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With trees upon't, that nod unto the world,
And mock our eyes with air: Thou hast seen these

signs;
They are black vesper's pageants.
Eros.

Ay, my lord. Ant. That, which is now a horse, even with a

thought,
The rack * dislimns; and makes it indistinct,
As water is in water.
Eros.

It does, my lord.
Ant. My good knavet, Eros, now thy captain is
Even such a body: here I am Antony;
Yet cannot hold this visible shape, my knave.
I made these wars for Egypt; and the queen,-
Whose heart, I thought, I had, for she had mine ;
Which, whilst it was mine, had annex'd unto't
A million more, now lost,-she, Eros, has
Pack'd cards with Cæsar, and false play'd my glory
Unto an enemy's triumph.
Nay, weep not, gentle Eros; there is left us
Ourselves to end ourselves.-0, thy vile lady!

Enter Mardian.

my sword.

She has robb'd me of
Mar.

No, Antony;
My mistress lov'd thee, and her fortunes mingled
With thine entirely.
Ant.

Hence, saucy eunuch; peace; She hath betray'd me, and shall die the death,

Mar. Death of one person can be paid but once; And that she has discharg’d: What thou would'st do, Is done unto thy hand; the last she spake Was, Antony! most noble Antony ! Then in the midst a tearing groan did break The name of Antony; it was divided Between her heart and lips: she render'd life, Thy name so buried in her.

* The fleeting clouds.

Servant.

Ant.

Dead then ? Mar,

Dead. Ant. Eros, unarm; the long day's task is done, And we must sleep:--That thou depart'st hence safe, Does pay thy labour richly; Go.-Off, pluck off ;

[Exit Mardian. The seven-fold shield of Ajax cannot keep The battery from my heart. O, cleave, my sides ! Heart, once be stronger than thy continent*, Crack thy frail case !--Apace, Eros, apace.No more a soldier :- Bruised pieces, go; You have been nobly borne.-From me a while.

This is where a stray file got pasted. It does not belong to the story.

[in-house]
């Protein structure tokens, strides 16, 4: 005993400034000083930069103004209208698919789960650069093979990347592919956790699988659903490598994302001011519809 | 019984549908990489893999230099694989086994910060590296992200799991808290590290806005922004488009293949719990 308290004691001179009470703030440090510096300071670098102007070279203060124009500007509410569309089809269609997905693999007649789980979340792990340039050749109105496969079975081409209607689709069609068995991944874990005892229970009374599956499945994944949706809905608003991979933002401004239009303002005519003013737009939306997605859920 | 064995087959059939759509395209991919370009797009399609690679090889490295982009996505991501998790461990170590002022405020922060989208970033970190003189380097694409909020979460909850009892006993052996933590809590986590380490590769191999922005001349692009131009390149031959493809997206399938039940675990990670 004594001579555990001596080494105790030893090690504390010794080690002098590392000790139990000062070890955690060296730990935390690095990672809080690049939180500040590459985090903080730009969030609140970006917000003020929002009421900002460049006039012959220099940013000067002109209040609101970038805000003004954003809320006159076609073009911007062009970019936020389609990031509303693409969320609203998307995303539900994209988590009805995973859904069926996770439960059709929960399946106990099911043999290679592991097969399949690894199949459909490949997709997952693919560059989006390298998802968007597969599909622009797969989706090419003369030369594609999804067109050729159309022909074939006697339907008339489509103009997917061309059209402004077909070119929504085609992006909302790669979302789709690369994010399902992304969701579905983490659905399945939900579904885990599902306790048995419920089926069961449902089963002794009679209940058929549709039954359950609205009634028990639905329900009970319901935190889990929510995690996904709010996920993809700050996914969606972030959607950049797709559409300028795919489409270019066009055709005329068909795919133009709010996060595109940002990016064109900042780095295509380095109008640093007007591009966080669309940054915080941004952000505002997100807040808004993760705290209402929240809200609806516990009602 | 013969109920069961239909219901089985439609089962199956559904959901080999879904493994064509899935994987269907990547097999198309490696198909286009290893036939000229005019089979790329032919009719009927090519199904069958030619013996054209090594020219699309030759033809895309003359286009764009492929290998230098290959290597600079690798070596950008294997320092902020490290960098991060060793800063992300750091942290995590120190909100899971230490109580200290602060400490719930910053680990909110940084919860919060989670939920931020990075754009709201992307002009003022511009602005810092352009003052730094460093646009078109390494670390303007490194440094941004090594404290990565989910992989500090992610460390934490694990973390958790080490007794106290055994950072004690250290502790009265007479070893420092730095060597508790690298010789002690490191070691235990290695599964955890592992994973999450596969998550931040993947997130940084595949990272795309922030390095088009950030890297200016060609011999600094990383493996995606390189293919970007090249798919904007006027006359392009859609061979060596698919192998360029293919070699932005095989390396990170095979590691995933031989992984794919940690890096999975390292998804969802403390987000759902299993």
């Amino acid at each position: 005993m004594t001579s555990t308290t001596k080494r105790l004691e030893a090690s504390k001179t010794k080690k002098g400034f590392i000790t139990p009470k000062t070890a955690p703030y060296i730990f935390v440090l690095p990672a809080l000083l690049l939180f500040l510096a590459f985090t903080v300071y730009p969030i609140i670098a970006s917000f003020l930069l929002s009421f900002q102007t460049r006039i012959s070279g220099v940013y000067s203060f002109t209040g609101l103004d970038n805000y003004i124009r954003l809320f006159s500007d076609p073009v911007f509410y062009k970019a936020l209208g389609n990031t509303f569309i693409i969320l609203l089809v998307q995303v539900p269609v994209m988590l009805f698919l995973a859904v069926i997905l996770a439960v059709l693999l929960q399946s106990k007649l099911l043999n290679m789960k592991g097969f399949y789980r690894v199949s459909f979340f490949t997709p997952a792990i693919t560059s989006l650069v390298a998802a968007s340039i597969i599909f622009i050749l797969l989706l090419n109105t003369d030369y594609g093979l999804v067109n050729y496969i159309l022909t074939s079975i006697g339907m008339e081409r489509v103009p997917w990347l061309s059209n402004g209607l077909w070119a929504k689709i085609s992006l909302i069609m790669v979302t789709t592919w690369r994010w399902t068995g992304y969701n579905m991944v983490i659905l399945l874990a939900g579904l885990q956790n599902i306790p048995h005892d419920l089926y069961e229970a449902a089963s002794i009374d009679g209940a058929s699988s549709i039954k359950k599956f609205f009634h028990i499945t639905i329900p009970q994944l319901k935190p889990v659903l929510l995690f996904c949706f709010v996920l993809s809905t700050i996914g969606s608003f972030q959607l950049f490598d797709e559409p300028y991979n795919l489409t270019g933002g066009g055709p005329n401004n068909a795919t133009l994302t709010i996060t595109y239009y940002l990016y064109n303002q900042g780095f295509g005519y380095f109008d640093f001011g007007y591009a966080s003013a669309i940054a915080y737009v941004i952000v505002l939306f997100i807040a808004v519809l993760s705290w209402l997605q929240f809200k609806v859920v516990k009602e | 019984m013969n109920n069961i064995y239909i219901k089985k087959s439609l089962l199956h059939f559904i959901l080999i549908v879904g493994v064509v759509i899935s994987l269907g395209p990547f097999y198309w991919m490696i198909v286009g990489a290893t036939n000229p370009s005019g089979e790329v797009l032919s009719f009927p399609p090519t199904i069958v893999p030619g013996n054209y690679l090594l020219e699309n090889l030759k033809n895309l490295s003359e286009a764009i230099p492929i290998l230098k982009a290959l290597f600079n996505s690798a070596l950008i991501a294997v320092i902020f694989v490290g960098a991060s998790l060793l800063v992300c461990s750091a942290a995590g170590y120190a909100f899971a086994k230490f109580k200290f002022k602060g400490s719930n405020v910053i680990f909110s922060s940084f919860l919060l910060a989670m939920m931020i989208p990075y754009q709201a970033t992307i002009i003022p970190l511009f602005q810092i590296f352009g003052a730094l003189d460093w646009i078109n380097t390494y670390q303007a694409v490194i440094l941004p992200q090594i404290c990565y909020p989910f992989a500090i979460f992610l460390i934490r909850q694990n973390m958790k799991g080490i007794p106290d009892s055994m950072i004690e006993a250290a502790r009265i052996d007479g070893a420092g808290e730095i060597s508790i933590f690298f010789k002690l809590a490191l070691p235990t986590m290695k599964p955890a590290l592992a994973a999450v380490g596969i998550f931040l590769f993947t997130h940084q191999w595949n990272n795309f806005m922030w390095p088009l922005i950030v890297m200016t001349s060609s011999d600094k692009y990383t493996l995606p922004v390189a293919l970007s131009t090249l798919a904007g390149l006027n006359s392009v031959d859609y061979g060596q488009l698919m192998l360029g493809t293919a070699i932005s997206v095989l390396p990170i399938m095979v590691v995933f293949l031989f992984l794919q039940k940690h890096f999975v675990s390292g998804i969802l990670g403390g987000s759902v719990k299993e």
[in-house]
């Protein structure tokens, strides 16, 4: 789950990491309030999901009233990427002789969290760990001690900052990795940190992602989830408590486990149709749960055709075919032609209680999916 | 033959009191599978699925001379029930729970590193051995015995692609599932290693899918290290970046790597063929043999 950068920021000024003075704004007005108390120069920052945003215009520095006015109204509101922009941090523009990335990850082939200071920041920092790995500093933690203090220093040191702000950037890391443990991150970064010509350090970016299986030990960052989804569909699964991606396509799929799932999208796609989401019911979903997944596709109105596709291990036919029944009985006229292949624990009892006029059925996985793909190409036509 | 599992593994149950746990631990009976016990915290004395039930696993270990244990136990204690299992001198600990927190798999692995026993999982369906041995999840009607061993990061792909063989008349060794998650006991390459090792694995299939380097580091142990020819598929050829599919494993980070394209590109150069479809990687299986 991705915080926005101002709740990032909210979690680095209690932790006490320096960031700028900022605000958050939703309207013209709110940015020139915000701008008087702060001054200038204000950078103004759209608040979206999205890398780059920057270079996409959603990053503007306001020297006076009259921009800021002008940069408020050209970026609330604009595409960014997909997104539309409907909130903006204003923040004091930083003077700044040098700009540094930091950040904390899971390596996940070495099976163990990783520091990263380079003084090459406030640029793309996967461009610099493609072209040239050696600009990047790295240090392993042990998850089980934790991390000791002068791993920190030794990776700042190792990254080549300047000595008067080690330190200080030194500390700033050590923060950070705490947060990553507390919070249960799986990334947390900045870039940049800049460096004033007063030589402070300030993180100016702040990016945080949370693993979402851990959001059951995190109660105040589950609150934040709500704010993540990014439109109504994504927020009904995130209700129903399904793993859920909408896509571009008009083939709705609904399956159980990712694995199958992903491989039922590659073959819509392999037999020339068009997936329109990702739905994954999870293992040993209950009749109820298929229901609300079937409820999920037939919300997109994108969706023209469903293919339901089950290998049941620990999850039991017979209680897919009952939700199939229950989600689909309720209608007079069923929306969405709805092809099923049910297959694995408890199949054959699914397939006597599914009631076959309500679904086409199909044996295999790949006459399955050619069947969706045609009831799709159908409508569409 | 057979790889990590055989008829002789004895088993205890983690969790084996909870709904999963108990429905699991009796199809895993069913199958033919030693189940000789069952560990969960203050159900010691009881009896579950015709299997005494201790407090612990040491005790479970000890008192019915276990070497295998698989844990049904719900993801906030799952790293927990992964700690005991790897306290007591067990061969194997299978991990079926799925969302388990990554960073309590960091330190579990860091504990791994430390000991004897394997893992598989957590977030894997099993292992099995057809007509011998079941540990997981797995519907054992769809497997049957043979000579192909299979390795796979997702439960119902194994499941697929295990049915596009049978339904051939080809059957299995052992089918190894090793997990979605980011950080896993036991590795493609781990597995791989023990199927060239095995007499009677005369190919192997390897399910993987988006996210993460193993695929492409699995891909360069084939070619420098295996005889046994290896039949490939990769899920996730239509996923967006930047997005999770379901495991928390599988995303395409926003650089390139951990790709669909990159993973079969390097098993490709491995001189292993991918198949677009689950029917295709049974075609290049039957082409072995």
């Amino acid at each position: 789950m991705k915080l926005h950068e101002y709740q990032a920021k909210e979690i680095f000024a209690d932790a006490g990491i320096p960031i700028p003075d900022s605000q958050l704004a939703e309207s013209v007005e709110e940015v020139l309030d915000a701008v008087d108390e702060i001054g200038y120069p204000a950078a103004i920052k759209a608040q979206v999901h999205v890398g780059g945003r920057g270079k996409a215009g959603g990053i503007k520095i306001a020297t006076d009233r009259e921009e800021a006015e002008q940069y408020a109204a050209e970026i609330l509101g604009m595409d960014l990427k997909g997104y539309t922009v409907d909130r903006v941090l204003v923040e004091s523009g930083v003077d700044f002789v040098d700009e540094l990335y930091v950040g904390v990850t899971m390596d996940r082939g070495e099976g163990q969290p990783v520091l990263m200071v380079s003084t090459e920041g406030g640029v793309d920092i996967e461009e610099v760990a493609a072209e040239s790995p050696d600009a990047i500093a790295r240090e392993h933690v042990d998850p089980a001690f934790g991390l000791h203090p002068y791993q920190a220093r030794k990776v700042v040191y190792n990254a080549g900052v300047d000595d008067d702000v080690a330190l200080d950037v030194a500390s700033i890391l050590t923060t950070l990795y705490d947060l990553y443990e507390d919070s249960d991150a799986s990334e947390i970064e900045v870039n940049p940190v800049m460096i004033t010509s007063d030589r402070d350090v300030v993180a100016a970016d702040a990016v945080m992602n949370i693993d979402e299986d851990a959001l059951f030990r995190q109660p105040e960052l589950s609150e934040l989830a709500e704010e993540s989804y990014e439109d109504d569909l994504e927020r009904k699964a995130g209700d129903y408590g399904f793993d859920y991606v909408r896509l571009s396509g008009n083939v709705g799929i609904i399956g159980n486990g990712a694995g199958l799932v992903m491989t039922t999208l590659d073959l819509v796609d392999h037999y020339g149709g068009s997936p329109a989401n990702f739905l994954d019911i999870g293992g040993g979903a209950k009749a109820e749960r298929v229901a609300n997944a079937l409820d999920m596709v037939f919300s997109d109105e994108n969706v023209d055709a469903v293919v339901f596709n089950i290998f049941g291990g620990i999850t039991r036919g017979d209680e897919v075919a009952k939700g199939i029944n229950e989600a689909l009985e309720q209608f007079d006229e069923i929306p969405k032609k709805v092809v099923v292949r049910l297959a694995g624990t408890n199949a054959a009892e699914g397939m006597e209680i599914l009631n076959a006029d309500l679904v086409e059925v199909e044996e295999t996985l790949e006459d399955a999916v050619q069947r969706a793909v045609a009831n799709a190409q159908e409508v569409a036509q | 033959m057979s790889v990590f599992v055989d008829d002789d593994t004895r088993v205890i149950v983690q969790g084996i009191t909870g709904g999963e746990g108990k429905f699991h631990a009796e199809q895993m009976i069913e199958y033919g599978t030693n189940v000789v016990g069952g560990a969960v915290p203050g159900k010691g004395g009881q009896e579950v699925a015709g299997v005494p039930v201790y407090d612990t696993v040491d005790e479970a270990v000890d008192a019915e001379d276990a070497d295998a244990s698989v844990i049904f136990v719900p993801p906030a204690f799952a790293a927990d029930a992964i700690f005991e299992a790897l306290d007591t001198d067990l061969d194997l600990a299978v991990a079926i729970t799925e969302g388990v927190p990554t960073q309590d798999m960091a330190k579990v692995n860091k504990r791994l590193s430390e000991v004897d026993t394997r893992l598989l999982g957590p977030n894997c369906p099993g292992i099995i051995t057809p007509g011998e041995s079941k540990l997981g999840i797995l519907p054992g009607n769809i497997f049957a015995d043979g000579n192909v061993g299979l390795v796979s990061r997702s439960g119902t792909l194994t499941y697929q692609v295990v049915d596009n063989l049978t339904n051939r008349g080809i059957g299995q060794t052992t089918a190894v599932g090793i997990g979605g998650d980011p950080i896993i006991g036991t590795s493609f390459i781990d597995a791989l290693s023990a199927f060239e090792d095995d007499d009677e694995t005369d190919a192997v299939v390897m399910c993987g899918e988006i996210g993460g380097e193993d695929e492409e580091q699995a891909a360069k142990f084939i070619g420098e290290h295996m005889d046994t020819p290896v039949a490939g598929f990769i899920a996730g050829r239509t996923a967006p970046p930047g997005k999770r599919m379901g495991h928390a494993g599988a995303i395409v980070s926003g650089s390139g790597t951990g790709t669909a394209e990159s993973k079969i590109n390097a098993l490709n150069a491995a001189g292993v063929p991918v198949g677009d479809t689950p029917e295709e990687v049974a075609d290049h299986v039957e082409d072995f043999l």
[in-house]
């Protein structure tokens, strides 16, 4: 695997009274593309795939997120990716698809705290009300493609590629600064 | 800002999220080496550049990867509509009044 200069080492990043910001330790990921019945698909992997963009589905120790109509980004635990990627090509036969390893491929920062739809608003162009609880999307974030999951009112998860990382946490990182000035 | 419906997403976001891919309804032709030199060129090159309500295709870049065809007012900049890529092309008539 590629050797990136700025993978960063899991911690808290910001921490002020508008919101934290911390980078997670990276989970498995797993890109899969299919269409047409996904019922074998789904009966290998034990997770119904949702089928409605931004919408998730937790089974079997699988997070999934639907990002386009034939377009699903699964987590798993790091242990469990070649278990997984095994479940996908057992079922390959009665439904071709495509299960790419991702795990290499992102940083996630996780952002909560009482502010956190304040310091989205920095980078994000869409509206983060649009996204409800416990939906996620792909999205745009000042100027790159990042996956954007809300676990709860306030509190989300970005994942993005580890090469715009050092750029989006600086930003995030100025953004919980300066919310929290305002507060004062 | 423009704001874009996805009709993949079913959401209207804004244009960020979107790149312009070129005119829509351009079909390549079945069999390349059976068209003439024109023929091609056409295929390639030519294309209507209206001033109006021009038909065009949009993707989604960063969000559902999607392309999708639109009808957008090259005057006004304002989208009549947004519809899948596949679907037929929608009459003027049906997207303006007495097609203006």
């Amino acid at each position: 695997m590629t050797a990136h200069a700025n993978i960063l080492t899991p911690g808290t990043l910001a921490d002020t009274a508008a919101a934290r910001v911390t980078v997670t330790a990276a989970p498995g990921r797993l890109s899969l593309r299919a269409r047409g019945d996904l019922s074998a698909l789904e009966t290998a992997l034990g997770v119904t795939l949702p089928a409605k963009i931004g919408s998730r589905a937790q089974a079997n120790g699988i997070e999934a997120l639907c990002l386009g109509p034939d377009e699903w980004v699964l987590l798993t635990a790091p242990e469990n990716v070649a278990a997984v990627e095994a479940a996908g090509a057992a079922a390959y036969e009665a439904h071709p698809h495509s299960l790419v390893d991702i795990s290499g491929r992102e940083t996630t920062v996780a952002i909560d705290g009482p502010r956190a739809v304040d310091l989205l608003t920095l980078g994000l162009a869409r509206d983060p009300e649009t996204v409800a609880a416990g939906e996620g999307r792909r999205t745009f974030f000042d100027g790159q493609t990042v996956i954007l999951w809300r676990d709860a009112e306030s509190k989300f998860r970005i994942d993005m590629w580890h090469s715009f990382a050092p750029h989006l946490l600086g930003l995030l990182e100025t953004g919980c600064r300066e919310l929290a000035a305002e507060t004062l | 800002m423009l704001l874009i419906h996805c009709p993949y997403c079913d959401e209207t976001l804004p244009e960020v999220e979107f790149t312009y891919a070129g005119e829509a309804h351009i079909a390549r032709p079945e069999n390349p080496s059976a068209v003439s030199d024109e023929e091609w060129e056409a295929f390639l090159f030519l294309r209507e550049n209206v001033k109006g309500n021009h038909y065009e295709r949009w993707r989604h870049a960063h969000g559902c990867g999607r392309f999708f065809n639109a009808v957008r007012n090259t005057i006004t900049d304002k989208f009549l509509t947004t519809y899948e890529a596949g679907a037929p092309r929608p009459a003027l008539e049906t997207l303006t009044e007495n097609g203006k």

(Exit Eros. I will o'ertake thee, Cleopatra, and Weep for my pardon. So it must be, for now All length is torture :-Since the torch is out, Lie down, and stray no further: Now all labour Marrs what it does; yea, very force entangles Itself with strength: Seal then t, and all is done. Eros !—I come, my queen:-Eros! Stay for me: Where souls do couch on flowers, we'll hand in

hand, And with our sprightly port make the ghosts gaze: Dido and her Æneas shall want troops, And all the haunt be ours.-Come, Eros, Eros!

Re-enter Eros.

Eros. What would my lord?
Ant.

Since Cleopatra died,
I have liv'd in such dishonour, that the gods
Detest my baseness. I, that with my sword
Quarter'd tbe world, and o'er green Neptune's back
With ships made cities, condemn myself, to lack
The courage of a woman ; less noble mind
Than she, which, by her death, our Cæsar tells,
I am conqueror of myself. Thou art sworn, Eros,

* i.e. The thing that contains thee.
+ Sealing compleats a contract

That, when the exigent should come (which now
Is come, indeed), when I should see behind me
The inevitable prosecution of
Disgrace and horror, that, on my command,
Thou then would'st kill me: do't; the time is come:
Thou strik'st not me, 'tis Cæsar thou defeat'st.
Put colour in thy cheek.
Eros.

The gods withhold me!
Shall I do that, which all the Parthian darts,
Though enemy, lost aim, and could not?
Ant.